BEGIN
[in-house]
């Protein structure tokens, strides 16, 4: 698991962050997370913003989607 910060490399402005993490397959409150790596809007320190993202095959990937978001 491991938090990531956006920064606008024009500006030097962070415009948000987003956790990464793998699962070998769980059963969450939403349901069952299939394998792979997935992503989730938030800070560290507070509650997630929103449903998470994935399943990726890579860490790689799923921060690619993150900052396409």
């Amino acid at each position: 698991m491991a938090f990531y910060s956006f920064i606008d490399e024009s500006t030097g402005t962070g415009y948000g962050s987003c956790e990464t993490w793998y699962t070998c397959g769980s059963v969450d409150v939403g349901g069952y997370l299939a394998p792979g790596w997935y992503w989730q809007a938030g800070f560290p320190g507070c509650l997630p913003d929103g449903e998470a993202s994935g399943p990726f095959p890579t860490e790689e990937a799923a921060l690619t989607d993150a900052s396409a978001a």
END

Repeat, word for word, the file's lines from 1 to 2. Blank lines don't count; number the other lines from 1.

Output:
[in-house]
């Protein structure tokens, strides 16, 4: 698991962050997370913003989607 910060490399402005993490397959409150790596809007320190993202095959990937978001 491991938090990531956006920064606008024009500006030097962070415009948000987003956790990464793998699962070998769980059963969450939403349901069952299939394998792979997935992503989730938030800070560290507070509650997630929103449903998470994935399943990726890579860490790689799923921060690619993150900052396409």